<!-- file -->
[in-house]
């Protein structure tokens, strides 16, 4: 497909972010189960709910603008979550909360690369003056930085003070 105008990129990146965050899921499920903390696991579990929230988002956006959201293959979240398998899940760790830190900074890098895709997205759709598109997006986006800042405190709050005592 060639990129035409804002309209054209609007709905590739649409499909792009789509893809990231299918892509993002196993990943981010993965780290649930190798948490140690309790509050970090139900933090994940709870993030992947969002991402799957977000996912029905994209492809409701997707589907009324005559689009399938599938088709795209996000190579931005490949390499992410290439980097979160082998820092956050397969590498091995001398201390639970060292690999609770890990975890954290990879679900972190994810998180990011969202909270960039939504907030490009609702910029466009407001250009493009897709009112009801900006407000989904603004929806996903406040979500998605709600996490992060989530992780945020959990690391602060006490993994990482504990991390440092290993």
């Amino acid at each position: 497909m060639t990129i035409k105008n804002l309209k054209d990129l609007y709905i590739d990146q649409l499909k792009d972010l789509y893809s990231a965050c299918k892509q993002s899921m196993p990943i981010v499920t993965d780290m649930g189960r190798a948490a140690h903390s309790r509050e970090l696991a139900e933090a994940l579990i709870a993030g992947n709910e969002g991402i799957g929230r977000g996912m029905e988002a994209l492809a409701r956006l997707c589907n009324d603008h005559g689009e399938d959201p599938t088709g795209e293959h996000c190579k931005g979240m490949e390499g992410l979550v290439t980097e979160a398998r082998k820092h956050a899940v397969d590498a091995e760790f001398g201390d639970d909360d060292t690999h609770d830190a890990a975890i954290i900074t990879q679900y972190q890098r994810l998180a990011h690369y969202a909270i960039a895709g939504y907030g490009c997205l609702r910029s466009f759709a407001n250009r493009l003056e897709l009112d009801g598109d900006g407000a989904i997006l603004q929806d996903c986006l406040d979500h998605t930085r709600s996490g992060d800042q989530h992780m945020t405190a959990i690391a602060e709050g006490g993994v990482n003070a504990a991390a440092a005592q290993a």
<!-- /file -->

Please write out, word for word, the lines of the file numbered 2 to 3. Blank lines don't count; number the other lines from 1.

């Protein structure tokens, strides 16, 4: 497909972010189960709910603008979550909360690369003056930085003070 105008990129990146965050899921499920903390696991579990929230988002956006959201293959979240398998899940760790830190900074890098895709997205759709598109997006986006800042405190709050005592 060639990129035409804002309209054209609007709905590739649409499909792009789509893809990231299918892509993002196993990943981010993965780290649930190798948490140690309790509050970090139900933090994940709870993030992947969002991402799957977000996912029905994209492809409701997707589907009324005559689009399938599938088709795209996000190579931005490949390499992410290439980097979160082998820092956050397969590498091995001398201390639970060292690999609770890990975890954290990879679900972190994810998180990011969202909270960039939504907030490009609702910029466009407001250009493009897709009112009801900006407000989904603004929806996903406040979500998605709600996490992060989530992780945020959990690391602060006490993994990482504990991390440092290993």
């Amino acid at each position: 497909m060639t990129i035409k105008n804002l309209k054209d990129l609007y709905i590739d990146q649409l499909k792009d972010l789509y893809s990231a965050c299918k892509q993002s899921m196993p990943i981010v499920t993965d780290m649930g189960r190798a948490a140690h903390s309790r509050e970090l696991a139900e933090a994940l579990i709870a993030g992947n709910e969002g991402i799957g929230r977000g996912m029905e988002a994209l492809a409701r956006l997707c589907n009324d603008h005559g689009e399938d959201p599938t088709g795209e293959h996000c190579k931005g979240m490949e390499g992410l979550v290439t980097e979160a398998r082998k820092h956050a899940v397969d590498a091995e760790f001398g201390d639970d909360d060292t690999h609770d830190a890990a975890i954290i900074t990879q679900y972190q890098r994810l998180a990011h690369y969202a909270i960039a895709g939504y907030g490009c997205l609702r910029s466009f759709a407001n250009r493009l003056e897709l009112d009801g598109d900006g407000a989904i997006l603004q929806d996903c986006l406040d979500h998605t930085r709600s996490g992060d800042q989530h992780m945020t405190a959990i690391a602060e709050g006490g993994v990482n003070a504990a991390a440092a005592q290993a």